Ellison's interest in Avon had been tweaked during that March visit. He said that he is not being paid by the Stark/Jacobs group to do this study.

"I have no obligation to share this study with anyone," Ellison said regarding his students' findings. He said the quarter long course began Sept. 22 and would be complete by the second week of December. There would be four interim presentations for himself and colleagues during that time period.

First Interstate Developer Mitchell Schneider questioned Ellison's claim of purely academic interest.

Schneider is proposing a development north of Detroit Road and east of SR 83. Citizens will vote Nov. 3 on the rezoning of the commercially zoned area from R-2 to R-3 which allows for larger shopping areas.

Rival developers Stark/Jacob are proposing a larger development both north and south of Interstate 90 in the area of Jaycox and Lear Roads. That development is not as far along in the official city development process. That development would also ultimately require rezoning from residential to commercial and/or industrial to commercial.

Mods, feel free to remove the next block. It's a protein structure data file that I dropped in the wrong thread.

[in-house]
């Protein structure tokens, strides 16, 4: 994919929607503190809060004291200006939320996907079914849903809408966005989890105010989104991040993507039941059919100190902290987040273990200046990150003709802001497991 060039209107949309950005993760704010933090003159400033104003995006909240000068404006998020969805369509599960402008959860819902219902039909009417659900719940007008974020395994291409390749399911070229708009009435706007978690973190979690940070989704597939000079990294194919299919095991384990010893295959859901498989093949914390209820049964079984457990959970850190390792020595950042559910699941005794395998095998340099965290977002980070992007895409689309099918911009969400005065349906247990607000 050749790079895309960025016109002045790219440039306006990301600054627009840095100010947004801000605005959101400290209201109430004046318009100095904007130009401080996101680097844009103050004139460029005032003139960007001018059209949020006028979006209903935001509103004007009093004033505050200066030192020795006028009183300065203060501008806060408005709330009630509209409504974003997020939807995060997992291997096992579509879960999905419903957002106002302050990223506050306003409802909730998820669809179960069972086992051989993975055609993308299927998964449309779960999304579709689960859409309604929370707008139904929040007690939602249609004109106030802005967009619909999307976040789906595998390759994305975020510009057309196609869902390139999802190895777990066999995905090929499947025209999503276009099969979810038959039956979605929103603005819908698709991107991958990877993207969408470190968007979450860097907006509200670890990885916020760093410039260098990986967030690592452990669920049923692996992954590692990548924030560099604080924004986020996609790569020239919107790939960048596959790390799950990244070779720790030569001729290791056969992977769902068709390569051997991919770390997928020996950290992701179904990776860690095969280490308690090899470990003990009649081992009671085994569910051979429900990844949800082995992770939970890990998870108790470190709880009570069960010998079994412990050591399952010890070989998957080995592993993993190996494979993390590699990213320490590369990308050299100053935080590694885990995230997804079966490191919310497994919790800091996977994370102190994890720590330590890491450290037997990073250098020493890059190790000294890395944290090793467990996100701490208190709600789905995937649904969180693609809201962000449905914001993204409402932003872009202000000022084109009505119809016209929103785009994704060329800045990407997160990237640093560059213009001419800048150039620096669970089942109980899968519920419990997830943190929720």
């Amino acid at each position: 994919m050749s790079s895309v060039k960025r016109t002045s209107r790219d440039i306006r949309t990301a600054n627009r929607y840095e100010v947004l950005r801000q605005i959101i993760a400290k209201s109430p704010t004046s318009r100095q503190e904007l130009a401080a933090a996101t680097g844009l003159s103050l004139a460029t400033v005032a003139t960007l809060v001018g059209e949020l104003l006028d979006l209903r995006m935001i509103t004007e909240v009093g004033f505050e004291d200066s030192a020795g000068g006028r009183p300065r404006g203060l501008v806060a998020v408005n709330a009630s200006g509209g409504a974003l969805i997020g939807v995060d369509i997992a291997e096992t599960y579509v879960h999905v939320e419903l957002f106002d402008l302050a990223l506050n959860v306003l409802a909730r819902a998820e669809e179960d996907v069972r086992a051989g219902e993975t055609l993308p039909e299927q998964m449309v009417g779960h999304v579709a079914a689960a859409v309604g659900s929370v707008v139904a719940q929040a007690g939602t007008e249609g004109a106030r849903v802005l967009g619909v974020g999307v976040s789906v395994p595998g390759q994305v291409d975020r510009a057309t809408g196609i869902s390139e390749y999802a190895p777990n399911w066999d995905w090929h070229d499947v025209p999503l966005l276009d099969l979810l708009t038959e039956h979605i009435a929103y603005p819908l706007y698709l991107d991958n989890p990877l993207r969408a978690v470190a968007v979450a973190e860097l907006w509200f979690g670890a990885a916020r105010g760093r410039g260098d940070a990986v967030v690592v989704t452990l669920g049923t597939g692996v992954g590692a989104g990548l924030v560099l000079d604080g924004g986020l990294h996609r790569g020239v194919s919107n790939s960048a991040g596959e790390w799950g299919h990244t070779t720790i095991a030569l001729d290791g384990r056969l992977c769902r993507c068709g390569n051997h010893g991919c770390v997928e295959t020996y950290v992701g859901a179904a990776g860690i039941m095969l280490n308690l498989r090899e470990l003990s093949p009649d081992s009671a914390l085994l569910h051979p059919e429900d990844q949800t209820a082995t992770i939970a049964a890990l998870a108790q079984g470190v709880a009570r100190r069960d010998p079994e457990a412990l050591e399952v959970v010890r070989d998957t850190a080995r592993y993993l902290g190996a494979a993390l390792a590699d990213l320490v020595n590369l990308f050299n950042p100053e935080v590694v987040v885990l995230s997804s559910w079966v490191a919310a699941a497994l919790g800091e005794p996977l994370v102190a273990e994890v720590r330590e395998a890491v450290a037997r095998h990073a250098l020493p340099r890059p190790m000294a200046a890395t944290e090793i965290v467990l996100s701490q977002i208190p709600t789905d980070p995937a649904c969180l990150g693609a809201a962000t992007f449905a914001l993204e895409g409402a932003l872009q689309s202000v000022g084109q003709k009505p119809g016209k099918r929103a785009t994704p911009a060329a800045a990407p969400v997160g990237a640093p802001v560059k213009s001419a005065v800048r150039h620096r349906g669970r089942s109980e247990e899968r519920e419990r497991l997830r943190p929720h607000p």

Schneider said, "I find it remarkably unusual Dr. Ellison and his students have developed an interest in Avon. I cannot imagine that given the distance that there are many more environments that they might study that are closer to the University of Cincinnati.... The entire circumstance is suspect immediately before the election."

Schneider said concerning Ellison's claim that Avon's master plan is totally out of date, "Ellison's implication that the plan is outdated would contribute to the confusion of voters about the situation with Stark/Jacobs."

Schneider said it appears that the study was designed to create discomfort and confusion among the voters. He questioned the innocence of coincidence that the study would be implemented at a time when the citizens were responsible for making a major decision.

Mayor James Smith took umbridge with the students' comment that they knew the master plan needed reworking.